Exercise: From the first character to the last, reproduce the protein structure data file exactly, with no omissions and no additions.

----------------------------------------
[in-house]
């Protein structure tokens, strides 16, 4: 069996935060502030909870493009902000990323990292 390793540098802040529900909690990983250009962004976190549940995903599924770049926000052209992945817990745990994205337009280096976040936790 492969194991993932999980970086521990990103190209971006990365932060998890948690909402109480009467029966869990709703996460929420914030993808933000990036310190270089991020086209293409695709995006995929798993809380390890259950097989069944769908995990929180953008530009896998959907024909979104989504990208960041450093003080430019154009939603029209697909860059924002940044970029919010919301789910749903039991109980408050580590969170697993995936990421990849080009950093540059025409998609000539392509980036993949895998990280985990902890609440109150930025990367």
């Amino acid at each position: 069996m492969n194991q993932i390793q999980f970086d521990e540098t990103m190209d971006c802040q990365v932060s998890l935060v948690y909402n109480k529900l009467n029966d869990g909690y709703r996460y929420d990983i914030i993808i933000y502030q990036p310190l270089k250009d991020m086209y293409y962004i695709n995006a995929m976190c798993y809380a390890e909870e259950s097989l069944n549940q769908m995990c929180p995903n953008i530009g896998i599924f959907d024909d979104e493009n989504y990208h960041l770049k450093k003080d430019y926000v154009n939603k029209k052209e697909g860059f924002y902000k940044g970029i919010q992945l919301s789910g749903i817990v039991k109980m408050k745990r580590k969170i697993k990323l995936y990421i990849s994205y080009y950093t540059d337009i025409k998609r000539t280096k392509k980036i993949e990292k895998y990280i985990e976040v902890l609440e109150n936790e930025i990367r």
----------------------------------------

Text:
[in-house]
């Protein structure tokens, strides 16, 4: 069996935060502030909870493009902000990323990292 390793540098802040529900909690990983250009962004976190549940995903599924770049926000052209992945817990745990994205337009280096976040936790 492969194991993932999980970086521990990103190209971006990365932060998890948690909402109480009467029966869990709703996460929420914030993808933000990036310190270089991020086209293409695709995006995929798993809380390890259950097989069944769908995990929180953008530009896998959907024909979104989504990208960041450093003080430019154009939603029209697909860059924002940044970029919010919301789910749903039991109980408050580590969170697993995936990421990849080009950093540059025409998609000539392509980036993949895998990280985990902890609440109150930025990367």
């Amino acid at each position: 069996m492969n194991q993932i390793q999980f970086d521990e540098t990103m190209d971006c802040q990365v932060s998890l935060v948690y909402n109480k529900l009467n029966d869990g909690y709703r996460y929420d990983i914030i993808i933000y502030q990036p310190l270089k250009d991020m086209y293409y962004i695709n995006a995929m976190c798993y809380a390890e909870e259950s097989l069944n549940q769908m995990c929180p995903n953008i530009g896998i599924f959907d024909d979104e493009n989504y990208h960041l770049k450093k003080d430019y926000v154009n939603k029209k052209e697909g860059f924002y902000k940044g970029i919010q992945l919301s789910g749903i817990v039991k109980m408050k745990r580590k969170i697993k990323l995936y990421i990849s994205y080009y950093t540059d337009i025409k998609r000539t280096k392509k980036i993949e990292k895998y990280i985990e976040v902890l609440e109150n936790e930025i990367r």